Thank you for using the timer - this advanced tool can estimate your performance and suggest more practice questions. We have subscribed you to Daily Prep Questions via email.

Customized for You

we will pick new questions that match your level based on your Timer History

Track Your Progress

every week, we’ll send you an estimated GMAT score based on your performance

Practice Pays

we will pick new questions that match your level based on your Timer History

Not interested in getting valuable practice questions and articles delivered to your email? No problem, unsubscribe here.

It appears that you are browsing the GMAT Club forum unregistered!

Signing up is free, quick, and confidential.
Join other 500,000 members and get the full benefits of GMAT Club

Registration gives you:

Tests

Take 11 tests and quizzes from GMAT Club and leading GMAT prep companies such as Manhattan GMAT,
Knewton, and others. All are free for GMAT Club members.

Applicant Stats

View detailed applicant stats such as GPA, GMAT score, work experience, location, application
status, and more

Books/Downloads

Download thousands of study notes,
question collections, GMAT Club’s
Grammar and Math books.
All are free!

Thank you for using the timer!
We noticed you are actually not timing your practice. Click the START button first next time you use the timer.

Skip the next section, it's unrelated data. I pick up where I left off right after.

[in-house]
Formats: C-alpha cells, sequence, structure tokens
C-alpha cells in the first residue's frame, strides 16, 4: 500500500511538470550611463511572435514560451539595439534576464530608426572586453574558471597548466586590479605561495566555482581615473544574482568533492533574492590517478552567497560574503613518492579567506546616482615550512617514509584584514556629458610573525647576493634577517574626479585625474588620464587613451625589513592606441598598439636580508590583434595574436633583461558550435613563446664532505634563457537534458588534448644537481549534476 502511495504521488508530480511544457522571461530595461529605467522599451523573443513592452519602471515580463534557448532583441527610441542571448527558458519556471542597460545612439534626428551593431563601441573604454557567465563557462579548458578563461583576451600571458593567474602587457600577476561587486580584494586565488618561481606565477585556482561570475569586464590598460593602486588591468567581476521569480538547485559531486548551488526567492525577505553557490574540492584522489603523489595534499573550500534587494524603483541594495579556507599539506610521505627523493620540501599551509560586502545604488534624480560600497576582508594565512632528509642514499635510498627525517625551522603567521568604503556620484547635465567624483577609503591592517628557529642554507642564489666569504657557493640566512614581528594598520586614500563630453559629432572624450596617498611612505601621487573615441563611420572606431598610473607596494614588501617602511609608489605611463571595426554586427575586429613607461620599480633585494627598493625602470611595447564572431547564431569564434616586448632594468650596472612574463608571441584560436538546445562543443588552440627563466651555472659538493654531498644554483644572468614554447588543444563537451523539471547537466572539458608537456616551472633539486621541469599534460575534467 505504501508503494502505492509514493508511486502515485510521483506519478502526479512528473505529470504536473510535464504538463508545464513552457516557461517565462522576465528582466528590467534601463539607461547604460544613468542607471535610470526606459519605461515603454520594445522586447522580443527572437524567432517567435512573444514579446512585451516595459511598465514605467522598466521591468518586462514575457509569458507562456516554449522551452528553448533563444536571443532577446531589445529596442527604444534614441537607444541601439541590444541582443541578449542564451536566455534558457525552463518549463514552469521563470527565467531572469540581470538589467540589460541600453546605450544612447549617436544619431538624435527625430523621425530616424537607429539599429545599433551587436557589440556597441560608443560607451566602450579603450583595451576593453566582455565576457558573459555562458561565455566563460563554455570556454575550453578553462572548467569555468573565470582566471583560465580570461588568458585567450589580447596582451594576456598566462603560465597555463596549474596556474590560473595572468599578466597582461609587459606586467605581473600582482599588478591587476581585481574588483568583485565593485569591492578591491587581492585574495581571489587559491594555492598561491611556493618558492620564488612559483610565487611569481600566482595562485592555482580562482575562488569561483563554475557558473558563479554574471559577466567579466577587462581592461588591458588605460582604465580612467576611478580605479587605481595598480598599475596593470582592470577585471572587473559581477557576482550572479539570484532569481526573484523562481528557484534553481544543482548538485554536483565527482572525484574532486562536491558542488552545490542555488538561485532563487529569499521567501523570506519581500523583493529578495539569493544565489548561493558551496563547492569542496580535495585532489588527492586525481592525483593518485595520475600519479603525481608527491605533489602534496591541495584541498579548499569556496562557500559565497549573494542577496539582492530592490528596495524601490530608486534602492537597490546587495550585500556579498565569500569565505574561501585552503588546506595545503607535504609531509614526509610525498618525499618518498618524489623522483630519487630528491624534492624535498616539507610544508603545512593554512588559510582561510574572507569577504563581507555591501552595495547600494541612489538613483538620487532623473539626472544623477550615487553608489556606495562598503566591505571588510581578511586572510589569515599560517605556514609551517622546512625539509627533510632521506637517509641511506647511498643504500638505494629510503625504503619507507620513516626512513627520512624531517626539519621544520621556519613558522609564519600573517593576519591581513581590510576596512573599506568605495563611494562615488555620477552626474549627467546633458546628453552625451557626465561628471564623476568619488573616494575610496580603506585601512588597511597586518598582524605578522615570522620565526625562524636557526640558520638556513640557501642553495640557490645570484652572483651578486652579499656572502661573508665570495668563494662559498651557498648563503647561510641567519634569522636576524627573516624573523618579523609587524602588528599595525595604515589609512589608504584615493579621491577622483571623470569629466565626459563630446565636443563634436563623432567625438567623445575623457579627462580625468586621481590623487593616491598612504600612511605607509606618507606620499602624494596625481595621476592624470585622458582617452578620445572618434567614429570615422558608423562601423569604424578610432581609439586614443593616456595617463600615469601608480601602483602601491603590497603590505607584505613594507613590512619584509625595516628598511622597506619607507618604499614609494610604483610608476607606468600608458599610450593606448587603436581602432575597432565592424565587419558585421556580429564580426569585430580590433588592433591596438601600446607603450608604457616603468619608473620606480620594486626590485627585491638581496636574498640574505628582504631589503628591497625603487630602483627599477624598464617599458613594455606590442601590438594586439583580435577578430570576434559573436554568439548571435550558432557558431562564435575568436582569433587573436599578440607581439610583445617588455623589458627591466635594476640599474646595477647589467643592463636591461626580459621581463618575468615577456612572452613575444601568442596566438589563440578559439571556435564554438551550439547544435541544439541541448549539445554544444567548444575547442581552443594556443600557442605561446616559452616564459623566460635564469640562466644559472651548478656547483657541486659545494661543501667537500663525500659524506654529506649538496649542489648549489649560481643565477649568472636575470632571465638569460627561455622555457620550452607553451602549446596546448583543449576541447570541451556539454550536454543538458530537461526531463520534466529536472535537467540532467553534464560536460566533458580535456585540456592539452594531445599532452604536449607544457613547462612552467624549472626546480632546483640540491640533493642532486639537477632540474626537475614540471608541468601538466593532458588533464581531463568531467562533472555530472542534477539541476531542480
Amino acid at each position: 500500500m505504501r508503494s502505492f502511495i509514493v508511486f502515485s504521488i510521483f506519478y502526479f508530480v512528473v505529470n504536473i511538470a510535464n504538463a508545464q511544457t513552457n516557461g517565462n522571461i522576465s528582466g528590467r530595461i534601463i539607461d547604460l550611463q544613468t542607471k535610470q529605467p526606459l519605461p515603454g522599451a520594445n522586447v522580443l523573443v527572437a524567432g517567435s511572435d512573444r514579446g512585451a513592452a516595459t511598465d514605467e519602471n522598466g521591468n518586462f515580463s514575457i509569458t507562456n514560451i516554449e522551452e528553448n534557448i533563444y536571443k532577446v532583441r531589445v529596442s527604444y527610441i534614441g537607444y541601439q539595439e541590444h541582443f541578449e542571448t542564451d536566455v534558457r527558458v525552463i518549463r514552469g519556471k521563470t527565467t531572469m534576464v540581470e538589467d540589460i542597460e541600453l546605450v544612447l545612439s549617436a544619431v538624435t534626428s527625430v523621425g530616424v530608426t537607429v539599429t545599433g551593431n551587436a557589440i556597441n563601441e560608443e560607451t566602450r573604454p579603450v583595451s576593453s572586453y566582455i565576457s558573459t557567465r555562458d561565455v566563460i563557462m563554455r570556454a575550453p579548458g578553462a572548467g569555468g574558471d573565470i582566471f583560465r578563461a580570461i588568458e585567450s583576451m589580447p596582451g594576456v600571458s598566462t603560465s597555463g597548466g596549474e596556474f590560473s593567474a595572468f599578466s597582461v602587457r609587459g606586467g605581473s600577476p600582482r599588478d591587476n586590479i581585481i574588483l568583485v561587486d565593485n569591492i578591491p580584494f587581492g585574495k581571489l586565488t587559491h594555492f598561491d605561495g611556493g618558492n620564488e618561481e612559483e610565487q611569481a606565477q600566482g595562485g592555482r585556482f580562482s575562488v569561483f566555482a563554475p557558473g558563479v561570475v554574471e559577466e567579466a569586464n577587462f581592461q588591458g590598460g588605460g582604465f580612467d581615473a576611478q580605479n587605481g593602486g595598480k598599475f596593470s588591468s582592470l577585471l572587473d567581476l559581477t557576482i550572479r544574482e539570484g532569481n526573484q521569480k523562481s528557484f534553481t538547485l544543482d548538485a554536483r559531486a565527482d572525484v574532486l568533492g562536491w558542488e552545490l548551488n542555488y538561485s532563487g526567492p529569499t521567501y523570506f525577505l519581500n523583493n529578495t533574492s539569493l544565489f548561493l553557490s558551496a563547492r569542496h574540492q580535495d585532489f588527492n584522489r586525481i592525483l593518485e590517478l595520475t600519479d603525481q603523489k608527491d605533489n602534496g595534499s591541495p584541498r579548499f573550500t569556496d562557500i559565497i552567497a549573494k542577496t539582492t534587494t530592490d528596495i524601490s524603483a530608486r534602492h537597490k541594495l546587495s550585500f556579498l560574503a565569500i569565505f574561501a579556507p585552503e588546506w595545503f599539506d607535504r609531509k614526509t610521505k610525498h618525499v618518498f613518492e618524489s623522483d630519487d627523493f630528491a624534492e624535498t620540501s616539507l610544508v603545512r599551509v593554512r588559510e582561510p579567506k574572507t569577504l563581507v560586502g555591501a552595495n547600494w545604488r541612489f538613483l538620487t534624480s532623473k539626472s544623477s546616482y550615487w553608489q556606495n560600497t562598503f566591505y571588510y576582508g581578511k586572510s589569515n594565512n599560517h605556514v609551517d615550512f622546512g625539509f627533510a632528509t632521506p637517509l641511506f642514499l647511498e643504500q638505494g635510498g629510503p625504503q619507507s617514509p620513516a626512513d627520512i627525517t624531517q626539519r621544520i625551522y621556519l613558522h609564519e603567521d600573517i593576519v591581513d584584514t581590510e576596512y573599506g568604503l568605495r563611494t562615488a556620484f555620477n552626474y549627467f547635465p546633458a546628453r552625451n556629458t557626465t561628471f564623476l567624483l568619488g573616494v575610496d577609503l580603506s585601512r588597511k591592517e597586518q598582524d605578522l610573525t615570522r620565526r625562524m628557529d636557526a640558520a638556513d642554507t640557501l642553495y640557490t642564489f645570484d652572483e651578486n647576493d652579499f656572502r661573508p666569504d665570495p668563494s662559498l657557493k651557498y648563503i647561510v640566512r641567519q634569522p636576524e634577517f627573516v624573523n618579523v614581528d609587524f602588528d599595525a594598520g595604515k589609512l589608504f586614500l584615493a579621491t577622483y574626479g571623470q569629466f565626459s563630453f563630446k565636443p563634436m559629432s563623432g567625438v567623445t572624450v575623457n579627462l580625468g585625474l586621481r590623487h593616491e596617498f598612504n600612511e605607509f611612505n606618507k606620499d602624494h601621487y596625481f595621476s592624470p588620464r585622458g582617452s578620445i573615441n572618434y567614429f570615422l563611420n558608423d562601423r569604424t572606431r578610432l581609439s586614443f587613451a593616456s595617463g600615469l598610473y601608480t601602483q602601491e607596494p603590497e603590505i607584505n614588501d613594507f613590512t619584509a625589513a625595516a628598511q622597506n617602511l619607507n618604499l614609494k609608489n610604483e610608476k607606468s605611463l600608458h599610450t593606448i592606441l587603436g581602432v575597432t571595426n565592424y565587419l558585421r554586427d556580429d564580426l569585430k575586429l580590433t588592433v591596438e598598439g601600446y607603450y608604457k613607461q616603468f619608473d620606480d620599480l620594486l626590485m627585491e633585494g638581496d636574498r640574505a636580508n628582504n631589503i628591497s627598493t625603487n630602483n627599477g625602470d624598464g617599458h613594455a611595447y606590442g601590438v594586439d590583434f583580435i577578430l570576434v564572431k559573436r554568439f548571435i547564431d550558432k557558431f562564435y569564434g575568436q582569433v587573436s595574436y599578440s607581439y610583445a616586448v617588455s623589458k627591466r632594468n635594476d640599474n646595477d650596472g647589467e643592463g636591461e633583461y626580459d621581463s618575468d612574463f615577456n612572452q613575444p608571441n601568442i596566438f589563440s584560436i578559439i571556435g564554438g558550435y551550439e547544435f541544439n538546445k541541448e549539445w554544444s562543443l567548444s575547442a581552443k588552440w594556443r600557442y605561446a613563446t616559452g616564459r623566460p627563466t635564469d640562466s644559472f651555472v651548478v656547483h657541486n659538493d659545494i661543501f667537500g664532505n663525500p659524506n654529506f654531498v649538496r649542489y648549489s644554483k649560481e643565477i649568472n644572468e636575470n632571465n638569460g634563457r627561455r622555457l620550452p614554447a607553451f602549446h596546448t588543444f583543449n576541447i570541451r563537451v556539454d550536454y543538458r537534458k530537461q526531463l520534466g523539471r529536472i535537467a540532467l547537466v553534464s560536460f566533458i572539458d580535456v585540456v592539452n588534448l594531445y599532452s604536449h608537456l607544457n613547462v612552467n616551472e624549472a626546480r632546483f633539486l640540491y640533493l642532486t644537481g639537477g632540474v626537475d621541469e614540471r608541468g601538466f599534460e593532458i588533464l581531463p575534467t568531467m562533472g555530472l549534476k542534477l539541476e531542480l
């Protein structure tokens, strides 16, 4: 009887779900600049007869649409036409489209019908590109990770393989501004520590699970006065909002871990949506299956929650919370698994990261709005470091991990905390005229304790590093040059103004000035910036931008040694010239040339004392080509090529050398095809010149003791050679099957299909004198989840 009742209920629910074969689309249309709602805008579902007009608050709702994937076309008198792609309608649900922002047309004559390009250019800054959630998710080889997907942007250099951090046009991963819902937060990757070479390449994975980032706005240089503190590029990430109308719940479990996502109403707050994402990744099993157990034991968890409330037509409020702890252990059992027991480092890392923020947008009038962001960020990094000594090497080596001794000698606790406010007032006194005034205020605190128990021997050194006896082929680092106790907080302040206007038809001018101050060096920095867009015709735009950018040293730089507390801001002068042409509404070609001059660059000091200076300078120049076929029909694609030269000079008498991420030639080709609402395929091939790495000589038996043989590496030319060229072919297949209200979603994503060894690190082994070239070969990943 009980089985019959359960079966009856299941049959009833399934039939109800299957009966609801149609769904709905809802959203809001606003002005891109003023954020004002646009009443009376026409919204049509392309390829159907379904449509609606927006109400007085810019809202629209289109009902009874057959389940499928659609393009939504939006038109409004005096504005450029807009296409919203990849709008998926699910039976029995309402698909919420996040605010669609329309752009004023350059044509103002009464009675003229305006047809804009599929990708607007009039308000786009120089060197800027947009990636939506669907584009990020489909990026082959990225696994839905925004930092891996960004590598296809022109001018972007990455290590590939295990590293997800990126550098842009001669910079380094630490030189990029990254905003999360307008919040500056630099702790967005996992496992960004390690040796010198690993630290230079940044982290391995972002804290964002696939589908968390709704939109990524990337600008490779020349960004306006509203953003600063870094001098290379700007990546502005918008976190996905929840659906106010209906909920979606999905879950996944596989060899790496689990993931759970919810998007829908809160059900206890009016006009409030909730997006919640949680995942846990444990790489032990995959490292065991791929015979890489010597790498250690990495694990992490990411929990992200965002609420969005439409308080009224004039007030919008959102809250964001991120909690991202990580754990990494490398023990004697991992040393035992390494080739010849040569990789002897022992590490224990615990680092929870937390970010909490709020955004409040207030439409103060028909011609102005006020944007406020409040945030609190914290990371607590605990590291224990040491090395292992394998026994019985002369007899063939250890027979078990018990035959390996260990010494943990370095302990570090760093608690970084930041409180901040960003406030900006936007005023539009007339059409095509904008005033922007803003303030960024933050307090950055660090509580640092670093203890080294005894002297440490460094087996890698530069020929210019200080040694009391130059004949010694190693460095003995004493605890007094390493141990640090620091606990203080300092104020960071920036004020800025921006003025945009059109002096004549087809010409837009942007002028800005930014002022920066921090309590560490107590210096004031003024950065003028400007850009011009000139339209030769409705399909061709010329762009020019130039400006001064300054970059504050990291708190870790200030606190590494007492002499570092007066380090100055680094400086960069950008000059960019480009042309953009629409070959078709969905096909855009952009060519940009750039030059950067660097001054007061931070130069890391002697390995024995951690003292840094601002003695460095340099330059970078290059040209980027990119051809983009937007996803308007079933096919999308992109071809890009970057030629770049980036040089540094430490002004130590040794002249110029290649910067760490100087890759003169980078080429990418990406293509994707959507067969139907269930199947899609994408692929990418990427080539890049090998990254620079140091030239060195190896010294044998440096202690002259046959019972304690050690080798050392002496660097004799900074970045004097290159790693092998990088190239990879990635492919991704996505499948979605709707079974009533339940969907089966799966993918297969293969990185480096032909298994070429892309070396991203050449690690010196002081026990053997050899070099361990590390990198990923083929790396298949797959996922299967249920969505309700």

There are many benefits to timing your practice, including:

Seven different numbers are selected from the integers 1 to 100, and each number is divided by 7. What is the sum of the remainders?

1. The range of the seven remainders is 6. 2. The seven numbers selected are consecutive integers

I've read the solutions both within the OG and within Manhattan GMAT's Official Guide Companion. I disagree with the answer they are presenting. If anyone can please explain the concept I'm missing I would greatly appreciate it!

FYI, when figuring out this problem, I chose the following seven consecutive integers 3, 4, 5, 6, 7, 8, 9. Based on my knowledge the sum of the remainders when divided by 7 = 3 (0 + 0 + 0 + 0 + 0 + 1 + 2 = 3). It's getting late so perhaps I'm missing something simple here, but choosing these numbers, from my perspective, negates the explanation/answer given.

Red part in your solution is not correct.

Positive integer \(a\) divided by positive integer \(d\) yields a reminder of \(r\) can always be expressed as \(a=qd+r\), where \(q\) is called a quotient and \(r\) is called a remainder, note here that \(0\leq{r}<d\) (remainder is non-negative integer and always less than divisor).